13.3.2 Excretion in planaria

Excretion in Animals – In planaria a clearly defined excretory system exists. It consists of two or more highly branched longitudinal tubules, some side branches of the tubules end in bulb-like cells into which long flagella project. These flagella, beating constantly assume the appearance of a flame and give the system its name- flame cell system. These flagella create continuous currents within the flame cell system and the currents carry

A tuft of flagella present in the flame cell moves in a way similar to that of a flickering candle’s flame, thus given the name “flame”


Fluid and waste materials out of the body through the excretory pores present on the general body surface (fig 13.3). In planaria, ammonia and extra water are eliminated through this system. CO2 is removed through the general body surface by diffusion.

13.3.3 Excretion in earthworm


In the earthworm the excretory system is more advanced and complex than that of planaria. Excretion is carried out by nephredia which are closely associated with its closed circulatory system. Each segment of the earthworm’s body contains a pair or in some species a cluster of nephredia. The body fluids from the body cavity enter a nephridium through the nephridium.

The nephridium then continues into a coiled tubule which is closely associated with blood capillaries. This allows a selective reabsorption of materials. The nephridium ends into a large bladder, which opens to the exterior by means of a nephridiopore. (Fig. 13.4). Water, urea and CO2 are the waste products in earthworm. Most of the CO2 diffuses out in dissolved state through general body surface.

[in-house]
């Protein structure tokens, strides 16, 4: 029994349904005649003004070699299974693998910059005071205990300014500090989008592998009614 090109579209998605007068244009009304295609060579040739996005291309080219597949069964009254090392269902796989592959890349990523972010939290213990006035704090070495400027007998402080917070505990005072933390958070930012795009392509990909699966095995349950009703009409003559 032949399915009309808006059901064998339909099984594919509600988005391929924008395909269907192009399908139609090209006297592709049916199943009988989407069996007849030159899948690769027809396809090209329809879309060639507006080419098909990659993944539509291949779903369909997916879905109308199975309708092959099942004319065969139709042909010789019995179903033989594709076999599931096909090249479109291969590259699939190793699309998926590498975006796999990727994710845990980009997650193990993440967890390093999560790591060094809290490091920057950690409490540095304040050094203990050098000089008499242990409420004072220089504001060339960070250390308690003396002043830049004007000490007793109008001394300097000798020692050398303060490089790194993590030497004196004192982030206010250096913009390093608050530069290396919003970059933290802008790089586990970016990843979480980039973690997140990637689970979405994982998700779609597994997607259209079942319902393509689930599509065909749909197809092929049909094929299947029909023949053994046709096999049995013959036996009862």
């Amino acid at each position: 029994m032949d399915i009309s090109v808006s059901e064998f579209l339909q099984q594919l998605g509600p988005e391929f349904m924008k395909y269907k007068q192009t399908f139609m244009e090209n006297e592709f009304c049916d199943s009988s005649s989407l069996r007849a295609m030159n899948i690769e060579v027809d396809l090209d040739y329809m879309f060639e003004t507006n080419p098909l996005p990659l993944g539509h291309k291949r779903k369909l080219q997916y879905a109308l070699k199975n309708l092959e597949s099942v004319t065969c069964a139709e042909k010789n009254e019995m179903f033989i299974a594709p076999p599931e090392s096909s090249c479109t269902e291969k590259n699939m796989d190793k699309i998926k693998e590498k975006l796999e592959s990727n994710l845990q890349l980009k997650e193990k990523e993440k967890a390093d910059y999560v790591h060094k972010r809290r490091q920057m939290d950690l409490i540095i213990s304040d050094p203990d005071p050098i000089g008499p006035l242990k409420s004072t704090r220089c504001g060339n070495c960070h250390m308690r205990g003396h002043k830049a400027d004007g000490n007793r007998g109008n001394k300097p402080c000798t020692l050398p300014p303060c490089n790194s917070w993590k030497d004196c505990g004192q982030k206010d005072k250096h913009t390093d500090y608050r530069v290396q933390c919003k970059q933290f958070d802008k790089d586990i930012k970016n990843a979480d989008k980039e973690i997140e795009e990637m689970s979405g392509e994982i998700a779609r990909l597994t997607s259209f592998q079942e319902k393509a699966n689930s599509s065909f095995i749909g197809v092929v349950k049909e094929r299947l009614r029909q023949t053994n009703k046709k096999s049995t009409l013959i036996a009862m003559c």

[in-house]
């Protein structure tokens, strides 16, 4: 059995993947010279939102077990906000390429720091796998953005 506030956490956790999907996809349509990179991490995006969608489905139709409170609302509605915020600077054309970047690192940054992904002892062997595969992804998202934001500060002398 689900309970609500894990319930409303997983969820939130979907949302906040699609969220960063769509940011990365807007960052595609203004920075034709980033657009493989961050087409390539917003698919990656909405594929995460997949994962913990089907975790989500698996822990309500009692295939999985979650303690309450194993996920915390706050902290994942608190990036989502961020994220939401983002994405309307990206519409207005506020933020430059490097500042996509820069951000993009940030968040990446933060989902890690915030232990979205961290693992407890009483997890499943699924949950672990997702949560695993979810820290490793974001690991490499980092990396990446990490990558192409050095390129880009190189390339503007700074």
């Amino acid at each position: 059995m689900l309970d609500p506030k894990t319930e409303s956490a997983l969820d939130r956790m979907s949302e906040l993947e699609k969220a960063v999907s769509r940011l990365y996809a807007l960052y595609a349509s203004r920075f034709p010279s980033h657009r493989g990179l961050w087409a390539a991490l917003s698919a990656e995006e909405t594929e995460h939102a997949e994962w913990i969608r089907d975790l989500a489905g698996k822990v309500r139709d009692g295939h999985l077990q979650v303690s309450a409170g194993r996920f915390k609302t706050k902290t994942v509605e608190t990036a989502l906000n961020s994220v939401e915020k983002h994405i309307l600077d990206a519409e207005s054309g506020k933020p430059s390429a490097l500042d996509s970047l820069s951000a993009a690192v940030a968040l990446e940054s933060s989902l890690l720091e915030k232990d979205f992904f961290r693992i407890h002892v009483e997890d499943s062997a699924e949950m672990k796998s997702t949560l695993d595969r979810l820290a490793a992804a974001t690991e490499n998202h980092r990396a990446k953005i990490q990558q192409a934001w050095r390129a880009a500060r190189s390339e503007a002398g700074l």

13.3.4 Excretion in cockroach


The nitrogenous wastes, inorganic salts and CO2 are the major excretory products in insects like cockroach, grasshopper etc. these unwanted and poisonous substances are removed through different organs e.g. Malpighian tubules and tracheal tubules. The CO2 is eliminated from the body by means of tracheal system. Water, salts and nitrogenous wastes, chiefly in the form of salts of uric acid, are extracted by Malpighian tubules from the haeemolymph and pass them in the lumen of the tubules. From here the extracted materials move in the solution form called urine towards the ileum.

Water and certain inorganic salts are absorbed from the urine into the proximal part of the tubules. This action of reabsorption leads to the precipitation of the uric acid in the lumen of the tubules. As the urine moves on to the hinder part of the digestive tract, more water is absorbed from the precipitated mass so that solid uric acid is finally thrown out with the faeces.

The ability to conserve water in the excretory process in insects is highly adaptive and is one of the reasons for these insects for successfully invading dryland.

Malpighian tubules are very fine yellowish thread-like processes which open into the anterior end of the ileum. They are arranged in six groups each having about fifteen blind ended tubules which float freely in the haemolymph. Some uric acid is stored in special cells of the fat body and remain their throughout the life of the cockroach.

This is excretion by storage.